Iran warns US against making another 'strategic mistake' after Trump's military threat
Iran Press TV
Tuesday, 15 September 2020 1:56 PM
The Iranian government warns the United States against making another "strategic mistake" after President Donald Trump threatened Tehran with a huge attack.
"We hope that they do not make a new strategic mistake. In that case, they will face our [and the] resistance [front's] response," Iranian government spokesman Ali Rabiei told a news conference on Tuesday.
In a tweet on Monday, Trump referred to "press reports" that Iran "may be planning an assassination, or other attack, against the United States" in retaliation for Washington's assassination of top Iranian anti-terror commander Lieutenant General Qassem Soleimani in Iraq early this year.
The claim was initially made in a report by Politico, which cited US officials "familiar" with the matter. Iran categorically rejected the allegations.
The US president then threatened, "Any attack by Iran, in any form, against the United States will be met with an attack on Iran that will be 1,000 times greater in magnitude!"
In response, the Iranian government official said, "We have witnessed, throughout the region's history, that the US initiated the wars in Afghanistan and Iraq based on bogus reports. This is an American tradition."
The current US president, he added, has nothing to do but jeopardize regional and international peace.
The spokesperson advised the US to "avoid new adventurism" because the creation of new insecurity in the region in order to win the presidential election is "unforgivable" and "a betrayal of humanity."
Rabiei expressed regret that "the president of a country who has claims to global management and order would make explicit, agenda-fuelled and dubious remarks based on such a weak claim."
He said the Trump administration assassinated General Soleimani who has been the "symbol of peace and fight against terrorism in the region," emphasizing that this stigma would never go away and the Iranian people would never forget it.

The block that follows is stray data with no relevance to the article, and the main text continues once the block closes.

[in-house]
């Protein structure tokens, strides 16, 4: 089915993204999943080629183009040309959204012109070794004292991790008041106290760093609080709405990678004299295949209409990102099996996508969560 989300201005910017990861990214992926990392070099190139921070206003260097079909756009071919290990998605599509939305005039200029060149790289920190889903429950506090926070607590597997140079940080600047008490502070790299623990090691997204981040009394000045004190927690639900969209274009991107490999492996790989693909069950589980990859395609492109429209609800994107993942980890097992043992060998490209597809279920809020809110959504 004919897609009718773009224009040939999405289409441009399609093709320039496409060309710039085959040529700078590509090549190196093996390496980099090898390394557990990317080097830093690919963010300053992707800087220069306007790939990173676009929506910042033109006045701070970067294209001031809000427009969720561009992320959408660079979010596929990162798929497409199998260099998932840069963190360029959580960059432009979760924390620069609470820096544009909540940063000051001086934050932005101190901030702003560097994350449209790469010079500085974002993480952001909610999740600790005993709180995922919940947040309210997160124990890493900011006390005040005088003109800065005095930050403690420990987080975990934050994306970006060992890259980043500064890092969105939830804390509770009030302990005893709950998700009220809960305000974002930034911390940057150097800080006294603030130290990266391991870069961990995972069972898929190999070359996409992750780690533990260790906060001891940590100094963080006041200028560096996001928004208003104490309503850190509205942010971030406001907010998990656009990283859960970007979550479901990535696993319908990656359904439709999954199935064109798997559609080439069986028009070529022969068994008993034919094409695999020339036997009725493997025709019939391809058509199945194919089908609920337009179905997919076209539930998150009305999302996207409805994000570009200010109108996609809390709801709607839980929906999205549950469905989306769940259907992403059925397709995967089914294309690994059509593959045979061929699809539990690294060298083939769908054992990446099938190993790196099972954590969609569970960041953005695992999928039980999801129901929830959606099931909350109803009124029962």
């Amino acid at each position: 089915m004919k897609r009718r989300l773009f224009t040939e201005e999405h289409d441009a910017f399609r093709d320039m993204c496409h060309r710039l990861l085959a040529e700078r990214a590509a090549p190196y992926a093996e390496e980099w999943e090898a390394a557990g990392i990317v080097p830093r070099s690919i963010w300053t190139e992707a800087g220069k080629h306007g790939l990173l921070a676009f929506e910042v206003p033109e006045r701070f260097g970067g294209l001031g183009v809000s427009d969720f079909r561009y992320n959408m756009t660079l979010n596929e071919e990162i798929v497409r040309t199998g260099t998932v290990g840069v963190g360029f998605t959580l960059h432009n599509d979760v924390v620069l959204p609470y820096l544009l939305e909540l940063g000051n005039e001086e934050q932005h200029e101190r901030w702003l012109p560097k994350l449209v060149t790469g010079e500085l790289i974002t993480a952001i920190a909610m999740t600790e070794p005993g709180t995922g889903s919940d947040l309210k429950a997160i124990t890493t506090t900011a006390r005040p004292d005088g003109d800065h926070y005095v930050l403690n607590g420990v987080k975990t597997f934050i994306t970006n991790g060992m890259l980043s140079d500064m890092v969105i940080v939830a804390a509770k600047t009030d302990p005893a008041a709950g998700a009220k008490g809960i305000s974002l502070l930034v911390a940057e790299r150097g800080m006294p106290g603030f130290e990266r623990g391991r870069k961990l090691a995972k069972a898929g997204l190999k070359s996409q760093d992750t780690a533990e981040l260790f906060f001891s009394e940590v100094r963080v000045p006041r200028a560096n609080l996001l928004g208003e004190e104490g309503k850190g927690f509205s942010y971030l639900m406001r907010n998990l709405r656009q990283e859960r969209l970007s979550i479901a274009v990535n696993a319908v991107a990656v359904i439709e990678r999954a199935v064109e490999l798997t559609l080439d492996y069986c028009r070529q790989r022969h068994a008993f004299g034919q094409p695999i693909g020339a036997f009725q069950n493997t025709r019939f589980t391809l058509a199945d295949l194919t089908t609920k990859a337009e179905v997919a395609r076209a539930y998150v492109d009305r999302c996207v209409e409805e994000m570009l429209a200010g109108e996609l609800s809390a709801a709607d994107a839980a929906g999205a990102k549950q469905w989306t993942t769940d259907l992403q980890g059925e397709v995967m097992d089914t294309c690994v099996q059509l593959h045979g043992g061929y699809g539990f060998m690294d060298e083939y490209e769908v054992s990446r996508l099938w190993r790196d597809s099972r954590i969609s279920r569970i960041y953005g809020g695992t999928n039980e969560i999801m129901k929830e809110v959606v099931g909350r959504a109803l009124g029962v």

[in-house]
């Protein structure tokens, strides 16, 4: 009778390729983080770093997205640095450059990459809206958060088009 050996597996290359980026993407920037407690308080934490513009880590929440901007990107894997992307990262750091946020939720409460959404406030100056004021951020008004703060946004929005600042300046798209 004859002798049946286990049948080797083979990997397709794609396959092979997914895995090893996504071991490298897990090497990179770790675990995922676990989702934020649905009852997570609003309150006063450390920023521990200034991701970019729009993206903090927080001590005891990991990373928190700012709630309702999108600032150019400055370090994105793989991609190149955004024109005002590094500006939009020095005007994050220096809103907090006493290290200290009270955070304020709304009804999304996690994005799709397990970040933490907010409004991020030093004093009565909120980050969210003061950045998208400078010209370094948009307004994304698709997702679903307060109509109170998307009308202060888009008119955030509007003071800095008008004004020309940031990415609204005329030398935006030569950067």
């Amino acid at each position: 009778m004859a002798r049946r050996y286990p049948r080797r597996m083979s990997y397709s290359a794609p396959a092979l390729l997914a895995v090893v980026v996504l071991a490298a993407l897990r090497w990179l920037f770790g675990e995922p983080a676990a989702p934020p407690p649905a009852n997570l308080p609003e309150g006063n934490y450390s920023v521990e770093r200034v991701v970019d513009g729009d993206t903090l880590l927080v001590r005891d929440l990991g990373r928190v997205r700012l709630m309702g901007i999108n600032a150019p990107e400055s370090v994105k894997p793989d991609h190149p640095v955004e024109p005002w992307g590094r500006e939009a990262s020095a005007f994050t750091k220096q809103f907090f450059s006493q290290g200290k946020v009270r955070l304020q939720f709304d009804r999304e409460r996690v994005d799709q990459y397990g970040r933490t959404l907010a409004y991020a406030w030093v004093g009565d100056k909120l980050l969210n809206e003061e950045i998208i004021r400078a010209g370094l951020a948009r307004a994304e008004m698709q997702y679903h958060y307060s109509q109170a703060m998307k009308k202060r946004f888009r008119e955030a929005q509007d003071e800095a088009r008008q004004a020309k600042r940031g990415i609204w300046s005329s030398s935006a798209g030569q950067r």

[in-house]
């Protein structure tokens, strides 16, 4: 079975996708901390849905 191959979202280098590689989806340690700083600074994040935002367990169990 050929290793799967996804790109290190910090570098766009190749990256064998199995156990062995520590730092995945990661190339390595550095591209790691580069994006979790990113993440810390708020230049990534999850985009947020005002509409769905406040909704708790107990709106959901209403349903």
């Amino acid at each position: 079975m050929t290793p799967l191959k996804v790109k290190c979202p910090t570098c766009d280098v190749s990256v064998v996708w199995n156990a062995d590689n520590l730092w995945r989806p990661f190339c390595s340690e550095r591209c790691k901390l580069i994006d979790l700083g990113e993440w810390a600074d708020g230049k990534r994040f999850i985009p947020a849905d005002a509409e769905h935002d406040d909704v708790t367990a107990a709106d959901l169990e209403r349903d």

Iran's Foreign Ministry spokesman Saeid Khatibzadeh on Monday vehemently dismissed the "biased and agenda-driven" report published in the American media outlet, which cited the statements of a seemingly US government official in an effort to make it appear true.
The military assassinated General Soleimani, the commander of the Quds Force of the Islamic Revolution Guards Corps (IRGC), along with Abu Mahdi al-Muhandis, deputy head of Iraq's Hashd al-Sha'abi, and their companions by targeting their vehicle outside the Baghdad International Airport on January 3.
The cowardly act of terror was carried out under the direction of President Trump, with the Pentagon taking responsibility for the strike.
General Soleimani is viewed by the world's freedom-seeking people as the key figure in defeating Daesh, the world's most notorious terrorist group, in the Middle East battles.
Any normalization with Israel 'big strategic mistake'
The government spokesman also reacted to recent decisions by some Arab states to normalize relations with the Israeli regime and said, "The government of the Islamic Republic of Iran regards any move to recognize relations with the occupying Zionist regime (Israel) as a big strategic mistake, which will certainly increase regional Muslim nations' awareness about the ominous goals of individuals who yield to such deals."
Rabiei added that the Iranian government warns against any Israeli move to sow insecurity in the Persian Gulf region and holds Bahrain and any other country that prepare the ground for the Tel Aviv regime to gain a foothold in the region responsible for all the adverse consequences.
"Iran believes that such relations have increased dangers in the region and will fail to help [promote] peace and stability," he said, emphasizing that the Israeli regime's interference in the region is dangerous.
"This is a fundamental mistake which is being made under the US pressure and will not be beneficial to the regional nations but will rather serve the interests of Trump's election campaign," he added.
Trump announced on September 11 that the tiny Persian Gulf state of Bahrain had struck an agreement to normalize relations with Tel Aviv, hailing the deal as yet another "HISTORIC breakthrough."
The agreement came roughly a month after Washington brokered another deal enabling a similar rapprochement between the United Arab Emirates and the occupying regime.
Bahrain has agreed to formalize the deal with Israel at a ceremony later on Tuesday at the White House, where the UAE would also sign off on its own thaw with Tel Aviv.
|Join the GlobalSecurity.org mailing list|